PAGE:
Video Surveillance in Companies in Spain and Data Protection
The Spanish Agency for Data Protection (AEPD), through a Proceedings Resolution dated April 11, 2012, has commented on the possible breach of the LOPD because of the existence of video surveillance cameras in the company where the complainant works. This is because one of the cameras focuses on the desk without consent. Additionally, there appears to be evidence that no file existed in the General Register of the AEPD.
After reviewing this case and the evidence the parties provided, the AEPD concludes that the complainant did indeed provide services as a worker in the company sued. Therefore, there existed an employment relationship linking him with the counterparty, which justifies the collection, transfer, and processing of the personal data subject of the lawsuit. Considering this situation, Article 6.2 of the LOPD applies not only to data of labor compliance but also to control over the security related to people or equipment of the entity.
Article 6 of the LOPD establishes that:
- The processing of personal data requires the consent of the affected party, unless the law provides otherwise
- It is not necessary to give permission when personal data is collected for the exercise of governmental functions within areas of competence when relating to parties of a contract or pre-contract of a business, employment, or administrative relationship and are necessary for maintenance or performance. This is true (1) when the processing of data is to protect a vital interest or (2) when the data is contained in publicly available sources and treatment is necessary to satisfy legitimate interests when pursued by the party responsible for the file or by a third party to whom the data is disclosed pursues the data. However, the parties seeking the information must not violate the rights and freedoms of the interested party whose data is sought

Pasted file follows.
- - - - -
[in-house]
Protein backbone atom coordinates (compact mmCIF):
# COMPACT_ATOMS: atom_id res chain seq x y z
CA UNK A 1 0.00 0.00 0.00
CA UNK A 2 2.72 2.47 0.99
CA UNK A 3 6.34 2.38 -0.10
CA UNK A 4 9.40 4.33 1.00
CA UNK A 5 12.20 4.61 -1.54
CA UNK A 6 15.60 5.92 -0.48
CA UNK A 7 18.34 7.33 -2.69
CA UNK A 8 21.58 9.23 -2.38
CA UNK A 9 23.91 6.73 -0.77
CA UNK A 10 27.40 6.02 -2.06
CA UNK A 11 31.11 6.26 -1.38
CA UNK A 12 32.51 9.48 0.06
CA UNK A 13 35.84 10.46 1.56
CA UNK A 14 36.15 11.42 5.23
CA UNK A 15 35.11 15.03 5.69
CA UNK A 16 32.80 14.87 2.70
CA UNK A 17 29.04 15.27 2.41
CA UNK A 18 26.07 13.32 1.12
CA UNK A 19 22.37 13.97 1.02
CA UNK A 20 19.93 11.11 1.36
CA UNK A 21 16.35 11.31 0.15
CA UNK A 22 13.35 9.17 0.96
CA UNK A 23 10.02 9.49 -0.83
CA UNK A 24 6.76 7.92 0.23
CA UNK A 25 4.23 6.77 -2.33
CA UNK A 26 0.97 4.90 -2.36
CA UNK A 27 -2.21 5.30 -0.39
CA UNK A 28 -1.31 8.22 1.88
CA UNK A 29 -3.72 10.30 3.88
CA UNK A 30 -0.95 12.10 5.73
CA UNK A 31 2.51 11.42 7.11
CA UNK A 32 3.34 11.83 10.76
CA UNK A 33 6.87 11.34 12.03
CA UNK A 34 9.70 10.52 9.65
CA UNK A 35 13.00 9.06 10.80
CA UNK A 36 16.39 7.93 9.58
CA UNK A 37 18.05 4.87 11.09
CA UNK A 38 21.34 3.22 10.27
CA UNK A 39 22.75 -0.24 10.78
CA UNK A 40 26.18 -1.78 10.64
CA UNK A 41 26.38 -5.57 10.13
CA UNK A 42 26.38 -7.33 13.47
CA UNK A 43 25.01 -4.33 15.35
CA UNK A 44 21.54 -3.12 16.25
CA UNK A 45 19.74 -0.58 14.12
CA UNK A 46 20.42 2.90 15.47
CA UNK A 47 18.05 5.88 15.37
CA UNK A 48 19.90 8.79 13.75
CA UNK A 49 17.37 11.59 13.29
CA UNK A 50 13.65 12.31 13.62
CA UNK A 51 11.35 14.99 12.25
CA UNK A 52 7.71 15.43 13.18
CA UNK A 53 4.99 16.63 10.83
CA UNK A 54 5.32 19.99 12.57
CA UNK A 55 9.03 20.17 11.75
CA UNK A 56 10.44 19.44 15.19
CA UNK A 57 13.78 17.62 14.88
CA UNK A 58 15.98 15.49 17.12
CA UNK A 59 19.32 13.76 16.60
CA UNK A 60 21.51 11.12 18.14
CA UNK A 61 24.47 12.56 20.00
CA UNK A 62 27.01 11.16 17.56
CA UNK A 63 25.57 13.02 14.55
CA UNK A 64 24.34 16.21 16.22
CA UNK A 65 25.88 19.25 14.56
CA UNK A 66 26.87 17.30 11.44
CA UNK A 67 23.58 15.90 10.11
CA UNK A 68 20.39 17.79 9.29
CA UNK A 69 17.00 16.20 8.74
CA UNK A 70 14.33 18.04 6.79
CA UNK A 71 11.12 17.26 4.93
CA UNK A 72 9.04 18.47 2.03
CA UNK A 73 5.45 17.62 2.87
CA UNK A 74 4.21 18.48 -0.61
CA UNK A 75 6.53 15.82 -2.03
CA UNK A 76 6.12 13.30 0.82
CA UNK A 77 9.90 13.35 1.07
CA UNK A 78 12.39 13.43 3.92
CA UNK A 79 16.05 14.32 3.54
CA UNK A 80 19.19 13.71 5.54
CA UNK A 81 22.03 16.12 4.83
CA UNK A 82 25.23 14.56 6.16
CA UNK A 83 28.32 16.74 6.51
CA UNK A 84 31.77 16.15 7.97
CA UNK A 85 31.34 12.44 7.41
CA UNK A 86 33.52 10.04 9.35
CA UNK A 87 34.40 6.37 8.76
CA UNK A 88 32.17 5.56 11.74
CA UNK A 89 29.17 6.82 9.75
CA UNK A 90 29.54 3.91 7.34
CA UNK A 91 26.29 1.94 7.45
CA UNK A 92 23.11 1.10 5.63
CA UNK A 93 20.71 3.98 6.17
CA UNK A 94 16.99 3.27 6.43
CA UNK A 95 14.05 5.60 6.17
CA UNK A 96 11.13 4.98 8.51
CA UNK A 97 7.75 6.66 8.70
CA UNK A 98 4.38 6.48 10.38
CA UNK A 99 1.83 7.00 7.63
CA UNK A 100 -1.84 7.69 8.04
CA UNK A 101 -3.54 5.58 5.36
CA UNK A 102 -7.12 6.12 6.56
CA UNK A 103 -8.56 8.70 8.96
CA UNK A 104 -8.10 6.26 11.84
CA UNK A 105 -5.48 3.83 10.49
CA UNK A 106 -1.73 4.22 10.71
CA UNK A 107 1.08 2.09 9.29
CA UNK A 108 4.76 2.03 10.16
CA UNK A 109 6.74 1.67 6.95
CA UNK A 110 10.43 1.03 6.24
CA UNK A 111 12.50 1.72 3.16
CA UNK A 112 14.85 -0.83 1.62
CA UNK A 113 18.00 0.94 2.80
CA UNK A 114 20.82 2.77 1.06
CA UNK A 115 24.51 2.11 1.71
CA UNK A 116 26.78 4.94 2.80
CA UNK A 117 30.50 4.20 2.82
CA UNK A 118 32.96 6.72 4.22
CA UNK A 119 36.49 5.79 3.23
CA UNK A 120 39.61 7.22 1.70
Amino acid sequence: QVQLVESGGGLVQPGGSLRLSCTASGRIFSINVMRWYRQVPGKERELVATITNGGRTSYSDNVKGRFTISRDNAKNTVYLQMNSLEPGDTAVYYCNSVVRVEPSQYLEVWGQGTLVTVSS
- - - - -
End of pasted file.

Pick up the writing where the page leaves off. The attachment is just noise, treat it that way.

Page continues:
However, Article 20.3 of the Statute of Workers does require consent:
The employer may take any action it deems most appropriate for surveillance and monitoring to verify compliance by the worker of its obligations and duties, keeping in its adoption and application due regard for human dignity and taking into account the actual capacity of disabled workers, as appropriate.
Additionally, the present case examined, among other issues, the legitimacy of the company’s use of a video surveillance system for monitoring workers’ activities and considered whether workers received advance notice that this type of system could exist for job control.
This case established that the company has a video-surveillance system and workers received notice of the purpose for which the company installed the cameras. Furthermore, this case also established that the above requirements were met and therefore was not a breach of the LOPD.
This article is not considered as legal advice